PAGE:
Good for:  Businesses who want to share demonstrations, expertise or teach a skill or technique.

Top tip: Don’t just use YouTube to host your videos. Interact with other YouTubers and optimize your videos so they have the maximum chance of being found in search.


Good for: Businesses that lend themselves to images, but the key is to tell the story behind the brand, so even if your product isn’t that visual, the story behind it may well be.  Growing rapidly  (300 million monthly active users [2] ). Particularly popular with young women, but there are many older and male users too. Good for lifestyle, food, celebrity, fashion, health and bloggers.

Top tip: The only place in Instagram you can have a clickable link is in your bio, so use it wisely and don’t be afraid to change it.

How to research the best social media platform for your business…

Don’t just take my word for it though…you need to do some research!

It’s so easy to slip into ‘behind screen mode’ but I guarantee you’ll learn a lot more about the habits of your audience if you have a chat. So go and find a few people who you might want to reach on social media and talk to them. You’ll also find out how, when and why they use social media, which is very valuable when it comes to creating content and reaching out to new people.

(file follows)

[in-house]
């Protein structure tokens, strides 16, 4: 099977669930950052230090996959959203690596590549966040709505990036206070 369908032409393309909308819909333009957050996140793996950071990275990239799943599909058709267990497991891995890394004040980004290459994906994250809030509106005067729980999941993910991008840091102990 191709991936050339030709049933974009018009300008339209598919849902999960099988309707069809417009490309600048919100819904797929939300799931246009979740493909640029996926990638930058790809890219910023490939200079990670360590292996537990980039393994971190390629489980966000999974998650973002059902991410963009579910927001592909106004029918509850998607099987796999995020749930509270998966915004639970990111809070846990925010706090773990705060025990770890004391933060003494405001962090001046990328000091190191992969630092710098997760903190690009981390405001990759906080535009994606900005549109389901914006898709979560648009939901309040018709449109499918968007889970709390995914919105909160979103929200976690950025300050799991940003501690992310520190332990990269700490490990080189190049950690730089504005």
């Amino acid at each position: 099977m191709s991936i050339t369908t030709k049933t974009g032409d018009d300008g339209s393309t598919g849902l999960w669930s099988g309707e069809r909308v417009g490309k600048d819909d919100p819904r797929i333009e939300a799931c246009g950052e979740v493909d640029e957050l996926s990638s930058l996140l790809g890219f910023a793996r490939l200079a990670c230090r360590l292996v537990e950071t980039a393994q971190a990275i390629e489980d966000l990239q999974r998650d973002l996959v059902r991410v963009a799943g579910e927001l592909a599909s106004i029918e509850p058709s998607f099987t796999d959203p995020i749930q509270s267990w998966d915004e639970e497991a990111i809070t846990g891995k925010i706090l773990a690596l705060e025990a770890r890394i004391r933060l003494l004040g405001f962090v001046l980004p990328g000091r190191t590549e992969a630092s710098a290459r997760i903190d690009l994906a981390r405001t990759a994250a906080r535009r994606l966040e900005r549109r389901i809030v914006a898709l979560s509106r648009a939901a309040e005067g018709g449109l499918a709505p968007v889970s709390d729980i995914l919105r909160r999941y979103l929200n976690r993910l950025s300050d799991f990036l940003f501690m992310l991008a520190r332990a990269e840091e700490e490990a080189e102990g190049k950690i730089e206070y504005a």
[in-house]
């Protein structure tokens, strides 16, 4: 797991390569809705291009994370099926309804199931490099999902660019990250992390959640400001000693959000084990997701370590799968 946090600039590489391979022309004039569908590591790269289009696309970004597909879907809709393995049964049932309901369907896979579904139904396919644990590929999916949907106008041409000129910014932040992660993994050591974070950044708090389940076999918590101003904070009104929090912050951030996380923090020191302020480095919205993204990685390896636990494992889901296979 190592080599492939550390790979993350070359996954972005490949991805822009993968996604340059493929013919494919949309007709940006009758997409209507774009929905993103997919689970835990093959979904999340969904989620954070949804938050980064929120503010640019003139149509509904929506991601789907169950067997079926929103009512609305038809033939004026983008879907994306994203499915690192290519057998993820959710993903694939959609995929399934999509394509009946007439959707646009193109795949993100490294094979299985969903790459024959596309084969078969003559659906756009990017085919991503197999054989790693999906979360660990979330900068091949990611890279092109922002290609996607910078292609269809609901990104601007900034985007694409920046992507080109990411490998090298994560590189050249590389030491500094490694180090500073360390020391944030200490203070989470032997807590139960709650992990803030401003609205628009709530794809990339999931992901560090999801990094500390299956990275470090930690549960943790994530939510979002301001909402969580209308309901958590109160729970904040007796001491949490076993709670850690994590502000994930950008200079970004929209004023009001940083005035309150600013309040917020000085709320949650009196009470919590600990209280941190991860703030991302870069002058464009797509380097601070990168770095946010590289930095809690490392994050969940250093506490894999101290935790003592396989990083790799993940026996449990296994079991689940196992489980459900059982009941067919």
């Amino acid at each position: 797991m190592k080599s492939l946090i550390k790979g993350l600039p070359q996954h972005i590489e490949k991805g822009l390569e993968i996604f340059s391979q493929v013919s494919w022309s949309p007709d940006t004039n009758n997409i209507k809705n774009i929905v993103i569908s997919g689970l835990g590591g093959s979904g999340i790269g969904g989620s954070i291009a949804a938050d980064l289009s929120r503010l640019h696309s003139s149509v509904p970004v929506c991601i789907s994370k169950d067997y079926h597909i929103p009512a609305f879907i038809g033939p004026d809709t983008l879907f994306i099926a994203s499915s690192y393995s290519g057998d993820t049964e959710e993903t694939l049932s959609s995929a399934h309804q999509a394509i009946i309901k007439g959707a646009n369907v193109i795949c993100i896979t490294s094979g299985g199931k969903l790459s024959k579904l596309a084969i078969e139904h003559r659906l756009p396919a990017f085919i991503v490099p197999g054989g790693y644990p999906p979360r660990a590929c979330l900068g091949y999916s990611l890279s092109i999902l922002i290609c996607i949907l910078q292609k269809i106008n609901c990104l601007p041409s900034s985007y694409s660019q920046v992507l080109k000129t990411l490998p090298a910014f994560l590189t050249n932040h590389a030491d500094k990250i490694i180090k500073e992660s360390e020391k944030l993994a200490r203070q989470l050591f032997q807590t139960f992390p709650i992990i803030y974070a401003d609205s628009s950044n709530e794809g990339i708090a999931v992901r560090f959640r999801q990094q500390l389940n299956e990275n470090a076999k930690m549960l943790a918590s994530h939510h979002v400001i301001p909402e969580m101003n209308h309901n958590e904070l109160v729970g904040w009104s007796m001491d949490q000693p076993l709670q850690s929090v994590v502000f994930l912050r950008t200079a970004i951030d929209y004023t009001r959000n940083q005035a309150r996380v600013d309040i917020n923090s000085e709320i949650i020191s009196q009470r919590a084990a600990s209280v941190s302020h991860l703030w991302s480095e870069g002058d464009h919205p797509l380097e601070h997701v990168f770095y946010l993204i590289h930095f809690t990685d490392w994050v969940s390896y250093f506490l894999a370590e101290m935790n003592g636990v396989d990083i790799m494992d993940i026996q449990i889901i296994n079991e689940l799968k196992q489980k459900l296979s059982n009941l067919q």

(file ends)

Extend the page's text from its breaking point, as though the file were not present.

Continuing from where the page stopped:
Follow some of the big names in your business, but – and this is very important – don’t get intimidated by what they’ve already done. Many have been on social media since its earliest days and some had a marketing career before that, so DO NOT COMPARE yourself to them.  Just look at where they are most active and engaging. Look at the kinds of questions and comments their followers are asking.

Use the search features in the platforms themselves – what are people discussing in your subject area? How many of them are engaging? What are the trends and hot topics? How might you contribute to that or add a new angle or opinion?

Try it out – it’s free to open an account, so create an attractive bio, follow a few people and get involved in some conversations.  If you’ve had an account for a while and haven’t done much with it, refresh the bio and commit to spending (say) a month using it to consistently share good content and take part in conversations.

…but don’t get too hung up on this

It makes sense to start off with a platform that’s likely to be a good fit, but it’s not the full story by a long way. The truth is you’ll get results where you invest time and effort. For example I spent a few weeks focusing on getting more likes on my Facebook page and guess what? I got a lot more likes on my Facebook page! There’s nothing mystical about this, it’s just that where you apply your effort, you get results.